This section is from the book "An Illustrated Flora Of The Northern United States, Canada And The British Possessions Vol2", by Nathaniel Lord Britton, Addison Brown. Also available from Amazon: An Illustrated Flora of the Northern United States, Canada and the British Possessions. 3 Volume Set..
Trees or shrubs, with alternate mostly odd-pinnate leaves, and regular polygamo-dioecious flowers in terminal or axillary racemes or panicles. Sepals 4-5, imbricated in 2 rows. Petals of the same number, each with a scale at its base. Disk annular, hypogynous. Stamens 8-10, inserted on the disk; anthers versatile. Ovary 2-4-lobed (commonly 3-lobed), with the same number of cavities; ovules 1 in each cavity, ascending; style slender; stigma 2-4-lobed. Fruit a globose or lobed berry with 1-3 seeds. [Name, Sapo Indicus, Indian soap, from the soapy quality of the berries.]
About 10 species, natives of warm and tropical Asia and America. S. Saponaria L., the generic type, occurs in Florida.
S. Drummondii H. & A. Bot. Beechey's Voy. 281. 1841. Sapindus acuminatus Raf. New Flora N. A. 3: 22. 1836.
A tree, with maximum height of about 500 and trunk diameter of 2°, the bark fissured when old. Leaves pinnate, glabrous above, sparingly pubescent beneath, 5-18' long; leaflets 7-19, inequilateral, obliquely lanceolate, often falcate, entire, 1 1/2'-4' long, acuminate at the apex and commonly acute at the base; rachis not winged; panicles terminal, 5-8' long, dense; flowers white, about 2" broad; petals ovate; berry globose or oval, 4'-7" in diameter, very saponaceous, usually I-seeded and with 2 abortive ovules at its base.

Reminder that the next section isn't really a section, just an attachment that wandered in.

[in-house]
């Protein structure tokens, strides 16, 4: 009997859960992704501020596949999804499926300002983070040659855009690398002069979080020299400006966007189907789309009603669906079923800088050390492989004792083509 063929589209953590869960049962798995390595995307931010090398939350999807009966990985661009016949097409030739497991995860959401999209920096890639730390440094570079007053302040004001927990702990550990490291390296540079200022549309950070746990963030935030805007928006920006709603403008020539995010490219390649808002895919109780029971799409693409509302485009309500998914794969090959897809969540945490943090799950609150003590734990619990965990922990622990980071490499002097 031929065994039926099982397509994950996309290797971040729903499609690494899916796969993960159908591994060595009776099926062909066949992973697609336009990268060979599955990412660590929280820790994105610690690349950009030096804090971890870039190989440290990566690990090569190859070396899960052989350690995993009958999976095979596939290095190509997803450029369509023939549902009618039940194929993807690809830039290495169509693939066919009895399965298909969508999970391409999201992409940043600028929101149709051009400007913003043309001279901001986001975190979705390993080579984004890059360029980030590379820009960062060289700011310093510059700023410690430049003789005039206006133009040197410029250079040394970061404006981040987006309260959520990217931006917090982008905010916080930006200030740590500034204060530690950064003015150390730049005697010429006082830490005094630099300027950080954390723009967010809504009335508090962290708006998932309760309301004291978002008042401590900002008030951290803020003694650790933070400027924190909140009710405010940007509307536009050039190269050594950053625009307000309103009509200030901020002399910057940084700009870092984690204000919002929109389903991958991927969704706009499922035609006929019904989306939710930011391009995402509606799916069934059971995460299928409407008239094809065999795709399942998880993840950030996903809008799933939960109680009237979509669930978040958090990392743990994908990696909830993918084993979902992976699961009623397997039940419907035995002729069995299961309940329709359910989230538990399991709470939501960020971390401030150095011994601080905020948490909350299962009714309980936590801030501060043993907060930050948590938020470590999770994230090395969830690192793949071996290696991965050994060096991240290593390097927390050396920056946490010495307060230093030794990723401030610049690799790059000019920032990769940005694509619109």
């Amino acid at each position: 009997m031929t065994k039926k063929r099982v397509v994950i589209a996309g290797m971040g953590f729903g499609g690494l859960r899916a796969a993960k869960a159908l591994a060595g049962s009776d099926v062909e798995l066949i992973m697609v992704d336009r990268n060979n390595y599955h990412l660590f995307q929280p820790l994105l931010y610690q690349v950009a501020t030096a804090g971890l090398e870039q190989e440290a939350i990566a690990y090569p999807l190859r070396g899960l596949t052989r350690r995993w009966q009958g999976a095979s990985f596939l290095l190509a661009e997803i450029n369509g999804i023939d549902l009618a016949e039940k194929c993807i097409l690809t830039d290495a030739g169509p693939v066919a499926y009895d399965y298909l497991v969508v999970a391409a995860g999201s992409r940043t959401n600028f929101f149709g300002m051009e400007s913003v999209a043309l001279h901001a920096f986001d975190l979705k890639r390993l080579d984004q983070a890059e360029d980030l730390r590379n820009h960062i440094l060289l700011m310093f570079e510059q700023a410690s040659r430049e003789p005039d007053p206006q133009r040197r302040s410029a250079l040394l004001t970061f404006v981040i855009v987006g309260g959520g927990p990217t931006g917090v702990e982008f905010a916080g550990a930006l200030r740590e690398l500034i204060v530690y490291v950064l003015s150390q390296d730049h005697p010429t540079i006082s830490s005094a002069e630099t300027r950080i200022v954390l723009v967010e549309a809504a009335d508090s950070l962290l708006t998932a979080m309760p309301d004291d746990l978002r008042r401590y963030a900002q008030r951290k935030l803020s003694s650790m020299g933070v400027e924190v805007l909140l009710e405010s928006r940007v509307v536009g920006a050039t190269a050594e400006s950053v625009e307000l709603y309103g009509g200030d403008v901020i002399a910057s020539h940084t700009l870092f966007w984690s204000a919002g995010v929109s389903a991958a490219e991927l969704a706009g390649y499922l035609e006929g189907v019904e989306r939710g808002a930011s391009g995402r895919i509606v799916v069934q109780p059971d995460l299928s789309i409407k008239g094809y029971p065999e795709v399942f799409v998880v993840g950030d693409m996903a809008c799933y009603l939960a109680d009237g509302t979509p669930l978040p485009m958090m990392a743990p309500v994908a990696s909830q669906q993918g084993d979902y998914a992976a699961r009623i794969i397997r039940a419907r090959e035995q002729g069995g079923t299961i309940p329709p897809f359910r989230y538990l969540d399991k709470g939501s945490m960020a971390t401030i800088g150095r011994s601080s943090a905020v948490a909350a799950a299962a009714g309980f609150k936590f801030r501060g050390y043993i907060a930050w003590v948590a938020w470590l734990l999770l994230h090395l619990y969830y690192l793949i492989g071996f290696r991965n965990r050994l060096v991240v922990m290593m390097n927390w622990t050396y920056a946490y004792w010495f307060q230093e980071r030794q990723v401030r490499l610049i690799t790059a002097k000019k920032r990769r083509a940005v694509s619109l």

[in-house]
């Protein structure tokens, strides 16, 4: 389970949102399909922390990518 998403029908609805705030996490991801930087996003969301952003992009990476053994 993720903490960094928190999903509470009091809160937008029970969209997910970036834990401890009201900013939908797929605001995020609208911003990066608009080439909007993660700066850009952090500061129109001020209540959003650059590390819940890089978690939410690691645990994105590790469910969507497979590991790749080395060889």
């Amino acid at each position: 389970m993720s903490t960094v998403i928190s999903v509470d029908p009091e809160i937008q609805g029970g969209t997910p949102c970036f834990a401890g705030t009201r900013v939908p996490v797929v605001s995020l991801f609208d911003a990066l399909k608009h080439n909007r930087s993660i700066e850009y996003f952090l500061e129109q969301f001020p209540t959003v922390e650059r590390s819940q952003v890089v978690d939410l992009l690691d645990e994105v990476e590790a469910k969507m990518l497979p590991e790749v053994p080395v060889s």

River valleys and hillsides, Missouri to Louisiana, Kansas, Texas, Arizona and northern Mexico. Wood hard, light yellowish brown; weight per cubic foot 59 lbs; used in Texas for cotton baskets. Berries used as a substitute for soap. Included, in our first edition, in the description of Sapindus marginŕtus Willd., of the Southeastern States, which differs in having lanceolate petals. May-June.